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economies of scale

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assembly line

assembly line  

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Overview Page
A device moving a good being produced, for example a car, past a sequence of workers or machines. As it passes each work-station, a particular task is performed. Tasks may include adding components, ...
barriers to entry

barriers to entry  

Factors that prevent competitors from entering a particular market. These factors may be innocent, e.g. an absolute cost advantage on the part of the firm that dominates the market, or deliberate, ...
contestable market

contestable market  

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A market that has very low barriers to entry and exit; in a perfectly contestable market entry and exit are costless. In such a market potential as well as actual competition is a constraint on what ...
cost minimization

cost minimization  

The behavioural assumption that an individual or firm will seek to purchase a given amount of goods or inputs at the least cost, other things being equal. By making certain assumptions, there will ...
diagonal integration

diagonal integration  

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Overview Page
Subject:
Media studies
Strategic acquisitions, alliances, and information partnerships between companies in order to improve access to consumers and to achieve economies of scale and scope. Characterized by ...
diseconomies

diseconomies  

Financial drawbacks. Diseconomies of scale may occur when an enterprise becomes too large, sites become constricted, the flow of goods is congested, or the workforce is alienated. See Barcena-Ruiz ...
economies of scale

economies of scale   Reference library

Dictionary of the Social Sciences

Reference type:
Subject Reference
Current Version:
2002
Subject:
Social sciences
Length:
142 words

A situation in which the average cost of production decreases as production increases. Large fixed costs, such as factories, are

economies of scale

economies of scale   Reference library

The Handbook of International Financial Terms

Reference type:
Subject Reference
Current Version:
2005

The reduction in average costs of undertaking an activity from increased size or level of production.

Economies of Scale

Economies of Scale   Reference library

The Oxford Encyclopedia of Economic History

Reference type:
Subject Reference
Current Version:
2005
Subject:
Social sciences, Economics
Length:
1,294 words

A technology may be characterized as exhibiting economies of scale, or increasing returns to scale, if a proportionate increase in

gains from trade

gains from trade  

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Overview Page
The improvement in welfare possible as the result of countries being able to trade with one another, as compared with a position of autarchy. Gains from trade arise from two principal sources. One is ...
globalization strategy

globalization strategy  

A marketing strategy that is standardized for use throughout the world. The strategy assumes that the behaviour of many consumers throughout the world has become very similar. It assumes that members ...
horizontal integration

horizontal integration  

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Overview Page
The combination of two or more companies in the same business, carrying out the same process or production, usually to reduce competition and gain economies of scale. Compare vertical integration.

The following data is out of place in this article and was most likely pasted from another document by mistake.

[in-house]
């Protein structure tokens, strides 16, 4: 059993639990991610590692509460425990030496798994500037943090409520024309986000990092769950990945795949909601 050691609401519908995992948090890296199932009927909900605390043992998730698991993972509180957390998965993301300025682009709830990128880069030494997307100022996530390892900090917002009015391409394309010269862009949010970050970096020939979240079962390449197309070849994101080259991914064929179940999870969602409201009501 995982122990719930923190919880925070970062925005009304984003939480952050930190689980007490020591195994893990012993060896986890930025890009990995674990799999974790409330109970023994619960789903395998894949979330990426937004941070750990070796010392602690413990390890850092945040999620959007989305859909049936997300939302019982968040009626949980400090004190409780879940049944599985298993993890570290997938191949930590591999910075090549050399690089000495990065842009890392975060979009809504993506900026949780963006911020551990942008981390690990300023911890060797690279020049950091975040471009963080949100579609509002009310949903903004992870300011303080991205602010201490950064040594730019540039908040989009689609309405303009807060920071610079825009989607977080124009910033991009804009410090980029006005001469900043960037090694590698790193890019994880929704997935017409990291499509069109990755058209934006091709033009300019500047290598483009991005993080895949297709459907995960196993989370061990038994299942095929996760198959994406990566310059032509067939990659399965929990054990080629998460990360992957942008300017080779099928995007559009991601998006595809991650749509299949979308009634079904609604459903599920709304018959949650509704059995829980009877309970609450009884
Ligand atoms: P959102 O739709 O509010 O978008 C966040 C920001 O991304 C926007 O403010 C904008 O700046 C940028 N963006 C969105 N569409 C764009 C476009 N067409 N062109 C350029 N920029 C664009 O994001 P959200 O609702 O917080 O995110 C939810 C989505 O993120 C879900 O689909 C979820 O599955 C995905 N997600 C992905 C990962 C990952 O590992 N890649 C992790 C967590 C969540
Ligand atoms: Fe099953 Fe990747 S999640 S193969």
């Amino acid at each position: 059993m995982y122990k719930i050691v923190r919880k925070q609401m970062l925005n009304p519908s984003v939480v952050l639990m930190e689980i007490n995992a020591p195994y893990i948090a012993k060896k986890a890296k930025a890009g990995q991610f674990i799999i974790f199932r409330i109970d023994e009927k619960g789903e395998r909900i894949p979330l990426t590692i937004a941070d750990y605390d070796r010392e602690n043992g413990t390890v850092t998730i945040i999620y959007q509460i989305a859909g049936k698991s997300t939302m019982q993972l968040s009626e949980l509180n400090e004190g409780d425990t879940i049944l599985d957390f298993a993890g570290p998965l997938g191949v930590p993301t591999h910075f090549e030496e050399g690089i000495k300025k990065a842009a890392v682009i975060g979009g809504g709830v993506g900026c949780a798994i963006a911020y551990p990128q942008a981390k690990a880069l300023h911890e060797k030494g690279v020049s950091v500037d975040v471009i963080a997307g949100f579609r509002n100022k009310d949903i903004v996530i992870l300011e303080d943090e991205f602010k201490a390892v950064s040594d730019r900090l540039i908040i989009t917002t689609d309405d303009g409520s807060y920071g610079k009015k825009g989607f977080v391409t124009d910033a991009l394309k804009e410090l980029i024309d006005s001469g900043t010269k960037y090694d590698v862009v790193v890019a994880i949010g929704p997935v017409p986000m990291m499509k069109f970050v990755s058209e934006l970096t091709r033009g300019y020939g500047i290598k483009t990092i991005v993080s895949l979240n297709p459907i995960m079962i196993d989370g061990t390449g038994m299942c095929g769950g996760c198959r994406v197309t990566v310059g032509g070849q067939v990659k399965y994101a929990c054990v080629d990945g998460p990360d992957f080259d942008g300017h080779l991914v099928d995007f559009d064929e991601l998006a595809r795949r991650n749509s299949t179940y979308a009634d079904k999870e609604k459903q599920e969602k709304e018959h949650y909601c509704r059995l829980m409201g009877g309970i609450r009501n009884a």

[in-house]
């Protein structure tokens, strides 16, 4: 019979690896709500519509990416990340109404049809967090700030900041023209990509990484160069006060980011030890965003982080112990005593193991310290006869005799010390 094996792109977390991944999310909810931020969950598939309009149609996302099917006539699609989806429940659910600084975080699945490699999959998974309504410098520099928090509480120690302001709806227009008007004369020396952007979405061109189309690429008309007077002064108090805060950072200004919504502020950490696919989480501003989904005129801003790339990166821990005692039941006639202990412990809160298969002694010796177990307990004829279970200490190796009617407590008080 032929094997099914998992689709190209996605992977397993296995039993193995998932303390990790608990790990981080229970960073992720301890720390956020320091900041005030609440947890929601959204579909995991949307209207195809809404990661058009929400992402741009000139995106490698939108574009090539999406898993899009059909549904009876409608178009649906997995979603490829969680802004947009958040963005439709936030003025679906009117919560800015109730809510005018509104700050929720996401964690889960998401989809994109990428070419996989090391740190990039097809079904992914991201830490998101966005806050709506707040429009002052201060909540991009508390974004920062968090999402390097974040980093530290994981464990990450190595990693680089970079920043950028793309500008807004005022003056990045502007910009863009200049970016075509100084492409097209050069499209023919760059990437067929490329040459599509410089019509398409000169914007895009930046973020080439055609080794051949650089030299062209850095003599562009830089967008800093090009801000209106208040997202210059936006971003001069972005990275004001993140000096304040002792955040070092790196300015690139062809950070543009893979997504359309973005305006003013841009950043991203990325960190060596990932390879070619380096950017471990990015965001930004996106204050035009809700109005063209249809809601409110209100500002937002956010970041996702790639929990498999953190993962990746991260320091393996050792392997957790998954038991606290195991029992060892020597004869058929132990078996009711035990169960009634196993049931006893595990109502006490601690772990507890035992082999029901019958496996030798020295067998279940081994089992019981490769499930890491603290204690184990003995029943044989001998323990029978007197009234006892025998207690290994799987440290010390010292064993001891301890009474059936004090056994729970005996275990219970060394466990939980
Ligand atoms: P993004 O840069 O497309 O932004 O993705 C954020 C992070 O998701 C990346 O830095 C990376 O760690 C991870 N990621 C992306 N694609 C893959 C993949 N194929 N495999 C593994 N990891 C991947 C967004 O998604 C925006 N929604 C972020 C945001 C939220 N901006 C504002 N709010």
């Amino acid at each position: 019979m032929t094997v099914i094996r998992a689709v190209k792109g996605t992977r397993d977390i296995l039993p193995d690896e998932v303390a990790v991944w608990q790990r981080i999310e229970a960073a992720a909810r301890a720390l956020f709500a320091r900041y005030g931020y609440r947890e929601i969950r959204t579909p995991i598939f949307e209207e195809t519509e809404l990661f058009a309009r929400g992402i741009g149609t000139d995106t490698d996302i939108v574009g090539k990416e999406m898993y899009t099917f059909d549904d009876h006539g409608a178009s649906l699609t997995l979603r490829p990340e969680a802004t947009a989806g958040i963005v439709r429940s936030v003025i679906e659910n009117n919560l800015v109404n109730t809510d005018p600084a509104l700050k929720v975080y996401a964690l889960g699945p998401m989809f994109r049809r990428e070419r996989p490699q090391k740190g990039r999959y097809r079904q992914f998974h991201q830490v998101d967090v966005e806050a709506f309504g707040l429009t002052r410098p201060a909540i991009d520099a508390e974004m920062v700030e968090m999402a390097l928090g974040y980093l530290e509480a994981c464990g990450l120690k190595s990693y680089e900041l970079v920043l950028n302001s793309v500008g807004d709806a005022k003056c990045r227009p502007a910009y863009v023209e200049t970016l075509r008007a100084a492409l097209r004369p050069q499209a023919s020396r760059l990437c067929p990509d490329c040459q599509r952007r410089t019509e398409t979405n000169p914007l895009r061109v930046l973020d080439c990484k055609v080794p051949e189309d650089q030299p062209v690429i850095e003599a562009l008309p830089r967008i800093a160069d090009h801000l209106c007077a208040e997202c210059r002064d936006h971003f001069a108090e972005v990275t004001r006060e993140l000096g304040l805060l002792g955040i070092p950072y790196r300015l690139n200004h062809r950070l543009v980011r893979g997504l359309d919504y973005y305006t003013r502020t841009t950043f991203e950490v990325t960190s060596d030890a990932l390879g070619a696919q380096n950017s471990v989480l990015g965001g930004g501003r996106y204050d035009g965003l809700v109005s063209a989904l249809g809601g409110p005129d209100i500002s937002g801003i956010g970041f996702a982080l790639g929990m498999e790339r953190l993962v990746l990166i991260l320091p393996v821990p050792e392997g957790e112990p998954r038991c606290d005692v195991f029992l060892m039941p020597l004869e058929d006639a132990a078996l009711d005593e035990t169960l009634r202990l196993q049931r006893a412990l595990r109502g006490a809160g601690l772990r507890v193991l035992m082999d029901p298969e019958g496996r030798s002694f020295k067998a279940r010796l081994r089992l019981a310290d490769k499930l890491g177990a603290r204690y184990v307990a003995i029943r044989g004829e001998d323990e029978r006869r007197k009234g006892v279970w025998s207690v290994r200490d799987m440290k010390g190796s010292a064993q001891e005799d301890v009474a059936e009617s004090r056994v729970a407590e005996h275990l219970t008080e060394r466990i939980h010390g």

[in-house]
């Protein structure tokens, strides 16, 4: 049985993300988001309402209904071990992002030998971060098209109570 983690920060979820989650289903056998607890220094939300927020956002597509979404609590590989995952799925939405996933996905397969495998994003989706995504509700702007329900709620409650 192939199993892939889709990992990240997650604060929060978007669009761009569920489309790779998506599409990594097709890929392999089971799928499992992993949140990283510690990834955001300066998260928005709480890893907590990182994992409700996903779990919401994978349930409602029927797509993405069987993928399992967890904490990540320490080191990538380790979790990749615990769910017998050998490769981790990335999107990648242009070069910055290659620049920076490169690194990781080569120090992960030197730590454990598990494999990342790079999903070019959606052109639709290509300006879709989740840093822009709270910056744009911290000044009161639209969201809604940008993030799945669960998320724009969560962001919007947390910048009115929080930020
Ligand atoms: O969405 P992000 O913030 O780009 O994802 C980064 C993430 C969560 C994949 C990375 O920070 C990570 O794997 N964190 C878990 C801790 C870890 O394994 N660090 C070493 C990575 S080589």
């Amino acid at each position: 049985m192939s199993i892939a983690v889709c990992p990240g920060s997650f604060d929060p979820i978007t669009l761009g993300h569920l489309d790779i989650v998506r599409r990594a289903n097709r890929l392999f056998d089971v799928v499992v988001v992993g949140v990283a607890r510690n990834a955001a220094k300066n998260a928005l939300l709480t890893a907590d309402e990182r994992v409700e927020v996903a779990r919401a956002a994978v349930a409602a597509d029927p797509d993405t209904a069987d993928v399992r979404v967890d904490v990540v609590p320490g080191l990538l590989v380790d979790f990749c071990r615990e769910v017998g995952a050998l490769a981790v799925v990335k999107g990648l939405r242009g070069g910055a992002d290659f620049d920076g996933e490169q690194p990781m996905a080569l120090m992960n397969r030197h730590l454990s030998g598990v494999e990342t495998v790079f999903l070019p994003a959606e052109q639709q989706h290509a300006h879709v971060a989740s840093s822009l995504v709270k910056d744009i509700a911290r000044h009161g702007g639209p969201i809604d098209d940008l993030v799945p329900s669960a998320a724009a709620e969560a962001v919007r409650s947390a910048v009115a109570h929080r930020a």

import substitution

import substitution  

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Overview Page
A strategy for the industrialization of less developed countries (LDCs), of concentrating initially on replacing imports by domestically produced substitutes. This has the advantage that it is ...
increasing returns to scale

increasing returns to scale  

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Overview Page
In a productive process, average productivity increasing with output. This means that increasing all inputs in the same proportion results in a more than proportional increase in output. Formally, ...
indivisibility

indivisibility  

Reference type:
Overview Page
Subject:
Law
1 In a productive process, the existence of a minimum scale at which any technique can operate. This applies to all productive techniques. In some cases the minimum scale is so small that it has no ...
industrial organization

industrial organization  

A field of economics that studies market structure and the strategic behaviour of firms, with the focus on imperfect competition. It includes the factors determining which activities are coordinated ...
learning by doing

learning by doing  

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A term applied to describe an increase in a worker's productivity through practice. This concept is used in some endogenous growth models to explain increasing returns to human capital. Except in the ...
mass customization

mass customization  

The ability to create tailored marketing messages or products for individual customers, or a group of similar customers (a bespoke service), while retaining the economies of scale and the capacity of ...
merger

merger  

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Overview Page
A combination of two or more firms into a single new firm. This takes over all the assets and liabilities of the merging firms; shares in the new firm are divided between the shareholders of the ...
minimum efficient scale of production

minimum efficient scale of production  

The smallest possible size of a factory compatible with profitable production, below which economies of scale don't apply. Mes. can be defined in terms of production, or of employment. The turnover ...

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